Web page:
Recovering from 2016: Winning the Presidency without Dividing the Party

A survey by the Pew Research Center finds Republicans and Democrats are divided on whether the country has gone far enough in giving women equal rights.

Written by Varsha Venugopal

With the next presidential election around the corner, learning from Hillary Clinton’s oversights in 2016 can help a new wave of Democratic candidates navigate the campaign trail in 2020. After the political chaos of 2016, many Americans are concerned about the consequences of yet another polarizing election cycle. Now, a growing array of Democratic candidates have rekindled interest in national politics, bringing the 2016 election to the limelight once again.

Perhaps no other election cycle in modern history was dominated with more scandals– and as rife with parody– than the last. Both sides suffered from a constant barrage of political bickering. However, while the Trump campaign embraced controversy in order to energize voters, Clinton was unprepared for such unprecedented chaos, leading to a weakened anti-Trump crusade.

Looking back, numerous factors contributed to Clinton’s downfall in 2016. Her exaggerated comments in West Virginia that her administration’s clean energy plan would put coal miners out of work lost her critical support in blue-collar regions. James Comey’s public statement of the Federal Bureau of Investigation’s email server investigation prompted quick condemnation from Republicans, as well as many voters.

Trump faced just as many campaign problems, from inquiries about corrupt business dealings to allegations of sexual assault. But unlike Clinton, Trump evaded questions of his own behavior and focused on attacking his opponent. With famous chants like “Build The Wall” and “Lock Her Up” and his pledge to bring an outsider’s perspective to Washington, Trump energized his base, despite banking on false promises. Meanwhile, Clinton–a true moderate– failed to mobilize her party under one movement.

What 2016 has proven is that no matter what campaign strategies are employed in 2020, a candidate must possess the ability to bring voters to the polls. President Obama’s ability to empower middle-class, working Americans won him the election in 2008 and 2012. Similarly, it was President Trump’s ability to create a fervent far-right voter base, despite his many publicly-criticized illogical and distasteful comments, that won him the presidency. Even within the Democratic Party, Bernie Sanders united a significant population under his movement for Medicare-for-All and free college tuition. So, while Trump was hyping up enormous crowds throughout the country about building a wall along the U.S.-Mexico border,  Clinton was losing numbers to the “Bernie or Bust” movement. In the end, Trump didn’t actually convince many historically-Democratic candidates to vote for him; what led to depressed Democratic voter turnout in key states was instead Clinton’s own inability to encourage Democrats to vote for her.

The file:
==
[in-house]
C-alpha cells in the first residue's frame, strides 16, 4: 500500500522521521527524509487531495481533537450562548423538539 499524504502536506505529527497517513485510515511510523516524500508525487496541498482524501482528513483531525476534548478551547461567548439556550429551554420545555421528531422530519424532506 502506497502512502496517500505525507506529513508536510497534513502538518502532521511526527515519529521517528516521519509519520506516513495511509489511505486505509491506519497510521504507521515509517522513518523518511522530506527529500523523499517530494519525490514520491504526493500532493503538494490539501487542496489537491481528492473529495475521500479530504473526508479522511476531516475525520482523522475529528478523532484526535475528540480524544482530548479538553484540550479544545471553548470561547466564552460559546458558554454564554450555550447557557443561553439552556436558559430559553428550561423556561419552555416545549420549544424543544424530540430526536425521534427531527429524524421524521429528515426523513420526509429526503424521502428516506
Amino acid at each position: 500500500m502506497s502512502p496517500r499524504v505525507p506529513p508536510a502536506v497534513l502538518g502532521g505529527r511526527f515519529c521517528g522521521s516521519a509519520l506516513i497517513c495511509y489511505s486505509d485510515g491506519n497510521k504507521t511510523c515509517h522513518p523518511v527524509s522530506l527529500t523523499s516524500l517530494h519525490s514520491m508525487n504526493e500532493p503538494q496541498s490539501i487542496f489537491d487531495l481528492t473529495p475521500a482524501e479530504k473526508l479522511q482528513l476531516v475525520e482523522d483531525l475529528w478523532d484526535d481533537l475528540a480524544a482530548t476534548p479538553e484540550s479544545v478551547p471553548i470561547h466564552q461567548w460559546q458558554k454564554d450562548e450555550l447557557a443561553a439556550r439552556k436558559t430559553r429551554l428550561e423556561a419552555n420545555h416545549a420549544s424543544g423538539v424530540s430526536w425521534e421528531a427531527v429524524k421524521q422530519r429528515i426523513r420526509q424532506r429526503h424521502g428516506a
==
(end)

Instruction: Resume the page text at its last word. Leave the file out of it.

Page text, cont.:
Now, as the 2020 Democrats start campaigning, they will have to find a way to energize voters without dividing the party, in order to clinch the presidency.

The 2020 Democratic candidates are already considering how they can focus on certain issues to maximize their key voter base. Beto O’Rourke’s viral video response to NFL players and the national anthem gained him solid support with millennial voters, who champion issues such as racial justice and climate change policy. Bernie Sanders is attempting to reclaim his enthusiastic socialist-leaning followers from 2016 with promises of universal healthcare and free college tuition. Amy Klobuchar has gained traction with Democratic party loyalists, an older, more white group that has long-supported gun control and abortion rights, while staying away from radical topics such as racial justice. A number of other candidates–such as Elizabeth Warren, Cory Booker, and Kamala Harris–have also started campaigning for 2020, attempting to recruit as many Americans to champion their causes.

However, with a growing number of candidates embracing overlapping views and policies, there lies the imminent danger of Democrats, once again, running intra-party divisive campaigns eventually distancing large groups of Democratic voters during the presidential election. The polarizing campaigning of 2016 resulted in the “Bernie or Bust” movement that isolated a large number of millennial and socialist-leaning voters that typically would have voted for the Democratic presidential candidate. To avoid another such incident, 2020 Democrats must not fall prey to the contentious campaign strategies that have long-ruled politics but rather focus on the real opposition: President Trump’s Republican Party. Hopefully, with wisdom taken from the 2016 election, the United States can avoid another divisive primary season. Afterall, hindsight is 20/20.

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